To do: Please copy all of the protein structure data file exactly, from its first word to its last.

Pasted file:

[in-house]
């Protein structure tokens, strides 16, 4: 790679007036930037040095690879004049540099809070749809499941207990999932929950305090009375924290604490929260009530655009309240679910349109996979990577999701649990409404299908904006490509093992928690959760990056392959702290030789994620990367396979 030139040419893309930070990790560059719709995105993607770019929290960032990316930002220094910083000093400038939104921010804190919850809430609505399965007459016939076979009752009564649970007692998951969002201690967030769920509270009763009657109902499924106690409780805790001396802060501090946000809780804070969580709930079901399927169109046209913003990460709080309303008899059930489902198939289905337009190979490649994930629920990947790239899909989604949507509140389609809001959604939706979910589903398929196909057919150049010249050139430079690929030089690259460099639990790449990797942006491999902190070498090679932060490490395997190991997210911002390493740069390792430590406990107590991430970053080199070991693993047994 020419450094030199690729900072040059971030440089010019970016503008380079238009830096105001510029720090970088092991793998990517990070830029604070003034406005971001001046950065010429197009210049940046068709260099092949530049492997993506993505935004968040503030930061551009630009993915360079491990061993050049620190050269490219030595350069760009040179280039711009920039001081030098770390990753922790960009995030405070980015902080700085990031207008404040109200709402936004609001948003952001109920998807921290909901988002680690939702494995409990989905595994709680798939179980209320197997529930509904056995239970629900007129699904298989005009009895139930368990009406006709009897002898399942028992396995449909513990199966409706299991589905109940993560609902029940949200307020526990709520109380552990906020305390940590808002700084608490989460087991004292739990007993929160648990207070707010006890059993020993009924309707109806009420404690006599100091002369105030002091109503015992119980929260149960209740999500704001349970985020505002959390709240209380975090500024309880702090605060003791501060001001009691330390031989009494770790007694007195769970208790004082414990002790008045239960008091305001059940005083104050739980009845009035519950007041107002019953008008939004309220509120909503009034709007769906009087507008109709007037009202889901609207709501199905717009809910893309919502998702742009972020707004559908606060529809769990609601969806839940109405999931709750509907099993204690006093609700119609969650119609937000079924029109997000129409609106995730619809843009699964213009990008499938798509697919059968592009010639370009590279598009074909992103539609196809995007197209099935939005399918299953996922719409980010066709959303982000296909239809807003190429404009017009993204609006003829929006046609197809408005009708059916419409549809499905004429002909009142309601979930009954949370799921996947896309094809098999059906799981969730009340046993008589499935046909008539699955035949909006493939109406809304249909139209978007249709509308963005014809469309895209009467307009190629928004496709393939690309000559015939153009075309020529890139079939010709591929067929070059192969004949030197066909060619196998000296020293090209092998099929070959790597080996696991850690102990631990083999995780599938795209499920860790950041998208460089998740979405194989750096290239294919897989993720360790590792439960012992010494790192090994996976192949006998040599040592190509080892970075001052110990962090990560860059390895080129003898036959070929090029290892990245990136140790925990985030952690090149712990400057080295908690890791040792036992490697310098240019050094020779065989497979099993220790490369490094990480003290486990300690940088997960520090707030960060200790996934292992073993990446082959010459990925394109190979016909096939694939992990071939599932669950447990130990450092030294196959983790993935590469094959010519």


[in-house]
């Protein structure tokens, strides 16, 4: 790679007036930037040095690879004049540099809070749809499941207990999932929950305090009375924290604490929260009530655009309240679910349109996979990577999701649990409404299908904006490509093992928690959760990056392959702290030789994620990367396979 030139040419893309930070990790560059719709995105993607770019929290960032990316930002220094910083000093400038939104921010804190919850809430609505399965007459016939076979009752009564649970007692998951969002201690967030769920509270009763009657109902499924106690409780805790001396802060501090946000809780804070969580709930079901399927169109046209913003990460709080309303008899059930489902198939289905337009190979490649994930629920990947790239899909989604949507509140389609809001959604939706979910589903398929196909057919150049010249050139430079690929030089690259460099639990790449990797942006491999902190070498090679932060490490395997190991997210911002390493740069390792430590406990107590991430970053080199070991693993047994 020419450094030199690729900072040059971030440089010019970016503008380079238009830096105001510029720090970088092991793998990517990070830029604070003034406005971001001046950065010429197009210049940046068709260099092949530049492997993506993505935004968040503030930061551009630009993915360079491990061993050049620190050269490219030595350069760009040179280039711009920039001081030098770390990753922790960009995030405070980015902080700085990031207008404040109200709402936004609001948003952001109920998807921290909901988002680690939702494995409990989905595994709680798939179980209320197997529930509904056995239970629900007129699904298989005009009895139930368990009406006709009897002898399942028992396995449909513990199966409706299991589905109940993560609902029940949200307020526990709520109380552990906020305390940590808002700084608490989460087991004292739990007993929160648990207070707010006890059993020993009924309707109806009420404690006599100091002369105030002091109503015992119980929260149960209740999500704001349970985020505002959390709240209380975090500024309880702090605060003791501060001001009691330390031989009494770790007694007195769970208790004082414990002790008045239960008091305001059940005083104050739980009845009035519950007041107002019953008008939004309220509120909503009034709007769906009087507008109709007037009202889901609207709501199905717009809910893309919502998702742009972020707004559908606060529809769990609601969806839940109405999931709750509907099993204690006093609700119609969650119609937000079924029109997000129409609106995730619809843009699964213009990008499938798509697919059968592009010639370009590279598009074909992103539609196809995007197209099935939005399918299953996922719409980010066709959303982000296909239809807003190429404009017009993204609006003829929006046609197809408005009708059916419409549809499905004429002909009142309601979930009954949370799921996947896309094809098999059906799981969730009340046993008589499935046909008539699955035949909006493939109406809304249909139209978007249709509308963005014809469309895209009467307009190629928004496709393939690309000559015939153009075309020529890139079939010709591929067929070059192969004949030197066909060619196998000296020293090209092998099929070959790597080996696991850690102990631990083999995780599938795209499920860790950041998208460089998740979405194989750096290239294919897989993720360790590792439960012992010494790192090994996976192949006998040599040592190509080892970075001052110990962090990560860059390895080129003898036959070929090029290892990245990136140790925990985030952690090149712990400057080295908690890791040792036992490697310098240019050094020779065989497979099993220790490369490094990480003290486990300690940088997960520090707030960060200790996934292992073993990446082959010459990925394109190979016909096939694939992990071939599932669950447990130990450092030294196959983790993935590469094959010519």